- INT 501: Introduction to Linguistics
- INT 502: History of Mathematics
- INT 503: Biomimetic Sustainable Design
- INT 752: Capstone Seminar
- INT 753: Capstone Research
Linguistics is the scientific study of language as well as its structure, history and use. As the most crucial communication tool amongst people, languages often take on characteristics of the communities in which they are spoken. Just as learning how to speak a language opens the door to a new community, learning about languages as a whole can teach us a lot about human communication, our brains, and the world. This course looks at a wide variety of topics: the biological basis of human language, and analogous systems in other creatures; relations to cognition, communication, and social organization; sounds, forms and meanings in languages; the reconstruction of linguistic history and the family tree of languages; dialectal variation; language learning by children and adults; the neurology of language and language disorders; the nature and history of writing systems. This course allow students to pursue their linguistic interests through independent work or group projects as well as by conducting research.
Note: Open to 10th and 11th graders
This course is an interdisciplinary study of mathematical concepts, and how they were discovered and developed over time in different regions. Students study mathematics explored in early civilizations to mathematics studied in our modern day. The course is supported by historical and mathematical readings, and complemented with writing mathematical papers and proofs. Students develop various skills including written and oral communication of mathematical ideas, writing proofs and mathematical papers, and understanding mathematical literature and its jargon. The course aims to develop an appreciation of mathematics by deepening student understanding of the logical basis of familiar concepts and the history of modern mathematics.
Prerequisite: Algebra II
Note: Open to 11th and 12th graders
This course provides students with the knowledge, skills and creative opportunities to design sustainable solutions by designing for a better economy, ecology and a healthy quality of life. Following the biomimicry design based on sustainability targets set by the United Nations, students learn to apply biomimicry and permaculture principles, ethics and sustainable design methods that can be adapted and used in each individual's own work and home, to bring about a more harmonious and sustainable lifestyle. This course offers a perspective on all aspects of building a sustainable future, to encourage use of individual skills, teamwork, knowledge and interests, while drawing upon traditional wisdom, science and our innate ability to observe and learn from the world around us. It also offers the opportunity for design and hands on projects as well as lab exploration. Projects explore various areas of Design Scales. Each unit uniquely address issues and practices relative to each individual’s background and interests.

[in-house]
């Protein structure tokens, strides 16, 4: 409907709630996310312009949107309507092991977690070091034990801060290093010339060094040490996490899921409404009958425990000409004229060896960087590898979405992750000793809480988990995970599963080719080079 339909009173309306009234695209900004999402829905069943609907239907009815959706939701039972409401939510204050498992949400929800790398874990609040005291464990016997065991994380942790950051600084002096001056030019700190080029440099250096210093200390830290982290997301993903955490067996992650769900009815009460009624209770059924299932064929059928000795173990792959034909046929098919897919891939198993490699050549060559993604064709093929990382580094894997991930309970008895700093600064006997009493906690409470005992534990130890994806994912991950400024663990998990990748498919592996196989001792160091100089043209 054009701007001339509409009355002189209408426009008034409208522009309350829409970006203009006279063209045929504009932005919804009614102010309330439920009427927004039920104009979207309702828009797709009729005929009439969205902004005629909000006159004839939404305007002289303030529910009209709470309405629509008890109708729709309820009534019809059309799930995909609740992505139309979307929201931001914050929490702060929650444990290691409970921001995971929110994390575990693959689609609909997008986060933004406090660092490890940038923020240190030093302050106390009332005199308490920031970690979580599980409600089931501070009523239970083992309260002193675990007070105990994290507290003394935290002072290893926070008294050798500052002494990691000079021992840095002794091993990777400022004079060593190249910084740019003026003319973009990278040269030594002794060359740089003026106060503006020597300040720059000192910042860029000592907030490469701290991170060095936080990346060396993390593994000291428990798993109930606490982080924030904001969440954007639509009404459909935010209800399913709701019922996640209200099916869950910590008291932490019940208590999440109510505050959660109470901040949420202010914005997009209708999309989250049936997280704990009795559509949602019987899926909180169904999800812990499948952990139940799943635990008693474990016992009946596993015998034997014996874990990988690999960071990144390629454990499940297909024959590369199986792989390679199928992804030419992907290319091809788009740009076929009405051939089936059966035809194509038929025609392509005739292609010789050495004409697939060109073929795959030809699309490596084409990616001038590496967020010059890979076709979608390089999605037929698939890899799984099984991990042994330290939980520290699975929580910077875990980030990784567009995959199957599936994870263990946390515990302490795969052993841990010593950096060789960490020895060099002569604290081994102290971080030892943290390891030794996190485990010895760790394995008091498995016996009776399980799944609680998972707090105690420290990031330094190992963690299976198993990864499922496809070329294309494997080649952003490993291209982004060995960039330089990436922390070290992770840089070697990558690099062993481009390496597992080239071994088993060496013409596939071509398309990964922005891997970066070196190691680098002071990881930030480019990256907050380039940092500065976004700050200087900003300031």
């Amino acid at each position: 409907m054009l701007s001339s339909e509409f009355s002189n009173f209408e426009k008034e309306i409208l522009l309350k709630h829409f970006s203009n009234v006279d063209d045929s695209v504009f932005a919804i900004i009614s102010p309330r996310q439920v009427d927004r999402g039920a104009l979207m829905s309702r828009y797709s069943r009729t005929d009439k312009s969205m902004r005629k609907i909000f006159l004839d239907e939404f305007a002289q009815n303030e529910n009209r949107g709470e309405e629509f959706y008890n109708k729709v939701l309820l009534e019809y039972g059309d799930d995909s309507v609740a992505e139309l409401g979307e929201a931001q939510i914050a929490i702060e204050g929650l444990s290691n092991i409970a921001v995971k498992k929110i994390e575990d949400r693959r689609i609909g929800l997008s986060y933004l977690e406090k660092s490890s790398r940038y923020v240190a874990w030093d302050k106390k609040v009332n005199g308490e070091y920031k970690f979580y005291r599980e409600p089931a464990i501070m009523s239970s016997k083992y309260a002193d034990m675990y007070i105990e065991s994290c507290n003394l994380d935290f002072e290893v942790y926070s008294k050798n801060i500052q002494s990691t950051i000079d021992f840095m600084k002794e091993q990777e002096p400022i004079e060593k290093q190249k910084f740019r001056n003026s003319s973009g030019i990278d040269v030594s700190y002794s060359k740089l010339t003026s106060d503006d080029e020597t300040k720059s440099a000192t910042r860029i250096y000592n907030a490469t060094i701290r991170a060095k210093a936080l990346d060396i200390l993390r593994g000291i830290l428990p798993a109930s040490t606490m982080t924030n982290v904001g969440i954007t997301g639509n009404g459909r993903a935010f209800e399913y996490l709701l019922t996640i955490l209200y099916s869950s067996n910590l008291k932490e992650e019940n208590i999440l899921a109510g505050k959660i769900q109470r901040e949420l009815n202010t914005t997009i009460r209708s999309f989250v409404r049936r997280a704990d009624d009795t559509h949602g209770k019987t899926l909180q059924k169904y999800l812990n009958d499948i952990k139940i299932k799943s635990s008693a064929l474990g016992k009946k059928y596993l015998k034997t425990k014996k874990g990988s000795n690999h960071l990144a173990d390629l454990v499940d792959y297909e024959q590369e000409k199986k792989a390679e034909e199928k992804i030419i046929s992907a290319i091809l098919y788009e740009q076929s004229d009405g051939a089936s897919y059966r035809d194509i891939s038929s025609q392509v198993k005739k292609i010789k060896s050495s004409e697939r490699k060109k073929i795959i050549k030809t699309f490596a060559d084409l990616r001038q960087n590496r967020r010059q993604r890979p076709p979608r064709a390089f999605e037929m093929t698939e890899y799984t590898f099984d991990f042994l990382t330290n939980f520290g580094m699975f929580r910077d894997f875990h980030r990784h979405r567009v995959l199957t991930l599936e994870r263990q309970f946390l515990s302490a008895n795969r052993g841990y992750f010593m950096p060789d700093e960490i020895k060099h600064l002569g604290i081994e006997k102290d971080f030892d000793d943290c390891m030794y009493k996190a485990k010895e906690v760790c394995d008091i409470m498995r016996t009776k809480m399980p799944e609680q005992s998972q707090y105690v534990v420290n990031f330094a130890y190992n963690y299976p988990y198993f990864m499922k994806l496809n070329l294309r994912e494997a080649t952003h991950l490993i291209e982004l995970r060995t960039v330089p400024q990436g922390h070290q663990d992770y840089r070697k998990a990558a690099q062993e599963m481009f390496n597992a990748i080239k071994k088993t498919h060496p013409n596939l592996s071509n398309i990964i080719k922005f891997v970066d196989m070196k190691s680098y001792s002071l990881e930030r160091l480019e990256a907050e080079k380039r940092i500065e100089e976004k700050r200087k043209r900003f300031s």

Open to 11th and 12th graders
Prerequisites: Chemistry 401 with minimum grade of B
AP Seminar engages students in cross-curricular conversations that explore the complexities of academic and real-world topics and issues by analyzing divergent perspectives. Using an inquiry framework, students practice reading and analyzing articles, research studies, novels and philosophical texts; listen to and view speeches, broadcasts, memoirs and personal accounts; understand science experiments; and experience artistic, musical and cinematic works. Students learn to synthesize information from multiple sources, develop their own perspectives in written essays, and design and deliver oral, multi-media presentations, both individually and as part of a team. Ultimately, the course aims to equip students with the power to analyze and evaluate information with accuracy, meaning and precision in order to craft and communicate evidence-based arguments.
Open to 10th, 11th, and 12th
AP Research, the second course in the AP Capstone experience, allows students to deeply explore one academic topic, problem, issue or idea of individual interest. Students design, plan and implement a six-month long investigation to address a research question. Through this inquiry, they further develop the skills they acquired in AP Seminar by learning research methodology, employing ethical research practices, and accessing, analyzing and synthesizing information. They reflect on their skill development, document that process, and curate the artifacts of their scholarly work through a reflection portfolio. They work on one project: a 5000-word academic paper. As in AP Seminar, there is also a multimedia presentation and an oral defense before a panel. The AP Research mentality is about developing and practicing reasoning processes that can help scholars make intentional, strategic decisions.
Open to 11th and 12th graders